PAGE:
Saturday, March 29, 2014

Emerging Markets & Treasuries rally?

Stocks had another choppy week and most major indices finished lower.  The uptrend hasn't been violated and the "experts" are speaking of a sector rotation into cyclicals and there is some indication that that is occurring.  However there are also indications that this market is losing momentum and that we may be setting up for some type of corrective price action.  Determining the severity of such a correction is impossible, especially with an incredibly accommodative central bank supporting the market.  Additionally, traditional inter market relationships that have served as a compass to market direction have gone haywire due to a confluence of geopolitical and economic events.  I'll be outlining my concerns and attempting to read the market "tea leaves" in this commentary.

Here's a chart of the Wilshire 5000 which represents the total US stock market:

(click on chart for larger image)

US stocks are in a clear uptrend but the two panels above the chart reflect waning momentum and the Wilshire presently sits on a trend line established from the November 2012 lows.

 Small cap stocks were pummeled this week and finished a whopping 3.51% lower as measured by the Russell 2000.  Here's a daily chart of the Russell as of Friday's close:

(click on chart for larger image)

Notice the very bottom panel under the chart.  The Russell's price relative to the S&P 500 has fallen off a cliff!

As I had commented yesterday on Twitter, the Russell tends to overshoot to the upside and undershoot to the downside because of the volatile nature of small cap stocks.  However, as we look at sector ratio charts we can see a clear movement by investors into defensive issues.  Here's a daily ratio chart of the Utilities Select Sector SPDR (XLU) and the Materials Select Sector SPDR (XLB).  Utilities are seen as a safe haven as they are low "beta" (not volatile) and return higher dividends than the general market.  Additionally, they weather market corrections fairly well.  The Materials ETF is a bet on stronger economic fundamentals:

(click on chart for larger image)

Utilities have been outperforming Materials since the beginning of March as investors seem to be migrating away from economically sensitive stocks.  Here's another ratio chart of the Consumer Staples Select Sector SPDR (XLP) and the Consumer Discretionary Select Sector SPDR (XLY).  The thesis behind this ratio chart is that when economic activity picks up consumer discretionary stocks tend to outperform as the public simply has more money to spend for items other than what they need to subsist.  Conversely, when they are feeling pinched they stick to what they need (consumer staples).  We can also see here that consumer staples are outperforming their discretionary counterparts:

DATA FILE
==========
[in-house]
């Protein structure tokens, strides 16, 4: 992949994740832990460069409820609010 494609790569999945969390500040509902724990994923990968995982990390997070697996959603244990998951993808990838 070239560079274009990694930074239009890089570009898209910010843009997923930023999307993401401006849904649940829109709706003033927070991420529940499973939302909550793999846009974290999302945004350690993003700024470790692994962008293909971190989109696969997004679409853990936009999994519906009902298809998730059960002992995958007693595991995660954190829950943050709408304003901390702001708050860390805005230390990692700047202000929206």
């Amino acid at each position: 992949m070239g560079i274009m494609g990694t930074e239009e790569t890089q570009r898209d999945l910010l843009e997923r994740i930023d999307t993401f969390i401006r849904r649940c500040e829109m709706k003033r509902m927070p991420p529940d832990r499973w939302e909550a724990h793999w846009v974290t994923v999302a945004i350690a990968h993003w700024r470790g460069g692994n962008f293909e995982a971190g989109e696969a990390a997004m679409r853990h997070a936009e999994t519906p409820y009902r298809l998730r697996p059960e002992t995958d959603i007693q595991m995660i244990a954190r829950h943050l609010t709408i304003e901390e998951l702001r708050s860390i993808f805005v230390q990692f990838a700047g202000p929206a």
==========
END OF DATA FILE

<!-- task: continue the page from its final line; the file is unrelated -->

(click on chart for larger image)

Lastly, here's some evidence of the sector rotation that many on the street that they say explains the market choppiness of the past few months:

(click on chart for larger image)

This chart is a ratio of the Industrial Select Sector SPDR (XLI) and the S&P Biotech Index ETF (XBI).  The Biotech sector has been responsible for leading the entire market weakness over the past few weeks after their incredible run up over the past year.  Many on the street attributed "bubble like" qualities to the sector which engendered a wider discussion on the excess liquidity which continues to "float all boats" in this market.  Well, it would appear that some air is being let out of the Biotech bubble and that capital may be moving into Industrials.  The problem with the chart is that everyone is bailing out of the Biotech sector and if I substitute any of the other ETFs for XLI in the chart above I get the same result.  However, in comparing different economically sensitive sectors it does clearly show there is a movement into industrial stocks.  Here's the Select Sector Industrials SPDR ETF (XLI) and the Select Sector Consumer Discretionary SPDR (XLY) which I used in a comparison above:

(click on chart for larger image)

The chart clearly shows that there has been a steady movement into industrial stocks over the past year and that it has accelerated in the last month.

The take away from all this is that investors and traders are concerned about present valuations but not concerned enough to be "running for the hills".  Positioning in defensive sectors and economically sensitive sectors tend to be running in tandem.

Now, the bond market is telling us another story and it's interpretation is not kind to stocks.  Bonds are being stubborn at present levels and prices refuse to drop.  If the economy is truly gaining momentum we should be seeing a commensurate rise in interest rates across the yield curve.  Instead, interest rates dropped week over week on longer duration maturities as the short end gained because of Janet Yellen's pronouncements the week before last.  Trying to understand why longer duration bonds are rallying would require an explanation which would keep me typing all weekend and so I'll just posit some reasons why this is happening:

1. China is buying Treasuries in order to continue to devalue their Yuan
2. Geopolitical events are keeping a bid under Treasuries